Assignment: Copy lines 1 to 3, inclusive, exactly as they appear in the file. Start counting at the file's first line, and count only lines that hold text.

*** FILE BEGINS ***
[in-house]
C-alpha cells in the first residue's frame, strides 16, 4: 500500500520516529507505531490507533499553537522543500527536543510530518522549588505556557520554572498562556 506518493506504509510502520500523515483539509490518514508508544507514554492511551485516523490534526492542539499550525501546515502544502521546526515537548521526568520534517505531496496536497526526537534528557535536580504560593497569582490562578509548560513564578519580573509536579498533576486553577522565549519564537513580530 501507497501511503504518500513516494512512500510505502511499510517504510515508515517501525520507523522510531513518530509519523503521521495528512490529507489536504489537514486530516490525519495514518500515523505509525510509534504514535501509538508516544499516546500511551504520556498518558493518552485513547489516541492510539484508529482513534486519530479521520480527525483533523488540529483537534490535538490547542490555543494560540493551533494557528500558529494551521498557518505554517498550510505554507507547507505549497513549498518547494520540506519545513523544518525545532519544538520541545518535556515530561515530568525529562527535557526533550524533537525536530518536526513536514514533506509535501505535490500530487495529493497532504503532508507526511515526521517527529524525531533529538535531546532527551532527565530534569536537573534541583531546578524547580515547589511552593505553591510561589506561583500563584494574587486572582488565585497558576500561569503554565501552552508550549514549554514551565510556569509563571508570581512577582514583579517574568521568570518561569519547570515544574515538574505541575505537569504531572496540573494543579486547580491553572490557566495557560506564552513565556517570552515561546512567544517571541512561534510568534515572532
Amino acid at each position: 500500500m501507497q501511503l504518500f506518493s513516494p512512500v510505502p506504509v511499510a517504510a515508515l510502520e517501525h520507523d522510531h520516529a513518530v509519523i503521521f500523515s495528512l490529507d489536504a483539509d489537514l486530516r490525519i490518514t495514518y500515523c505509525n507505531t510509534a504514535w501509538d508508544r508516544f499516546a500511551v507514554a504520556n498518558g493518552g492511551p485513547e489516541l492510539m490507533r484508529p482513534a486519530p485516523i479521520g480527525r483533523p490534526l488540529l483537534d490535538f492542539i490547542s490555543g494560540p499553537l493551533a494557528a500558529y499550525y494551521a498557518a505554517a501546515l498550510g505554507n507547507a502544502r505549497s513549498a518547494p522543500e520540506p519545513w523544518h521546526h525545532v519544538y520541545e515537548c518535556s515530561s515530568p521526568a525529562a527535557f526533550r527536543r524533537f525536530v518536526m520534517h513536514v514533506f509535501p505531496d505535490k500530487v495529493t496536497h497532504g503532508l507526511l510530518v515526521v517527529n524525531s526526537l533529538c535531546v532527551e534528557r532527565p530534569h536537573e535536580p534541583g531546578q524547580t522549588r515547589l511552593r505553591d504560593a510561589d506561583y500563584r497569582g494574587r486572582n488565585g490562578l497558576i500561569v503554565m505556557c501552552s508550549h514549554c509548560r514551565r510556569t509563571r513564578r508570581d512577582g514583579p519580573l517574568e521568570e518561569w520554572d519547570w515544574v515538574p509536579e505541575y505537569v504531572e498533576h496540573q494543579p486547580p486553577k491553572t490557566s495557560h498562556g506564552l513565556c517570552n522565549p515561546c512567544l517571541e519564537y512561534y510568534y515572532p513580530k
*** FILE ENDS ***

[in-house]
C-alpha cells in the first residue's frame, strides 16, 4: 500500500520516529507505531490507533499553537522543500527536543510530518522549588505556557520554572498562556 506518493506504509510502520500523515483539509490518514508508544507514554492511551485516523490534526492542539499550525501546515502544502521546526515537548521526568520534517505531496496536497526526537534528557535536580504560593497569582490562578509548560513564578519580573509536579498533576486553577522565549519564537513580530 501507497501511503504518500513516494512512500510505502511499510517504510515508515517501525520507523522510531513518530509519523503521521495528512490529507489536504489537514486530516490525519495514518500515523505509525510509534504514535501509538508516544499516546500511551504520556498518558493518552485513547489516541492510539484508529482513534486519530479521520480527525483533523488540529483537534490535538490547542490555543494560540493551533494557528500558529494551521498557518505554517498550510505554507507547507505549497513549498518547494520540506519545513523544518525545532519544538520541545518535556515530561515530568525529562527535557526533550524533537525536530518536526513536514514533506509535501505535490500530487495529493497532504503532508507526511515526521517527529524525531533529538535531546532527551532527565530534569536537573534541583531546578524547580515547589511552593505553591510561589506561583500563584494574587486572582488565585497558576500561569503554565501552552508550549514549554514551565510556569509563571508570581512577582514583579517574568521568570518561569519547570515544574515538574505541575505537569504531572496540573494543579486547580491553572490557566495557560506564552513565556517570552515561546512567544517571541512561534510568534515572532
Amino acid at each position: 500500500m501507497q501511503l504518500f506518493s513516494p512512500v510505502p506504509v511499510a517504510a515508515l510502520e517501525h520507523d522510531h520516529a513518530v509519523i503521521f500523515s495528512l490529507d489536504a483539509d489537514l486530516r490525519i490518514t495514518y500515523c505509525n507505531t510509534a504514535w501509538d508508544r508516544f499516546a500511551v507514554a504520556n498518558g493518552g492511551p485513547e489516541l492510539m490507533r484508529p482513534a486519530p485516523i479521520g480527525r483533523p490534526l488540529l483537534d490535538f492542539i490547542s490555543g494560540p499553537l493551533a494557528a500558529y499550525y494551521a498557518a505554517a501546515l498550510g505554507n507547507a502544502r505549497s513549498a518547494p522543500e520540506p519545513w523544518h521546526h525545532v519544538y520541545e515537548c518535556s515530561s515530568p521526568a525529562a527535557f526533550r527536543r524533537f525536530v518536526m520534517h513536514v514533506f509535501p505531496d505535490k500530487v495529493t496536497h497532504g503532508l507526511l510530518v515526521v517527529n524525531s526526537l533529538c535531546v532527551e534528557r532527565p530534569h536537573e535536580p534541583g531546578q524547580t522549588r515547589l511552593r505553591d504560593a510561589d506561583y500563584r497569582g494574587r486572582n488565585g490562578l497558576i500561569v503554565m505556557c501552552s508550549h514549554c509548560r514551565r510556569t509563571r513564578r508570581d512577582g514583579p519580573l517574568e521568570e518561569w520554572d519547570w515544574v515538574p509536579e505541575y505537569v504531572e498533576h496540573q494543579p486547580p486553577k491553572t490557566s495557560h498562556g506564552l513565556c517570552n522565549p515561546c512567544l517571541e519564537y512561534y510568534y515572532p513580530k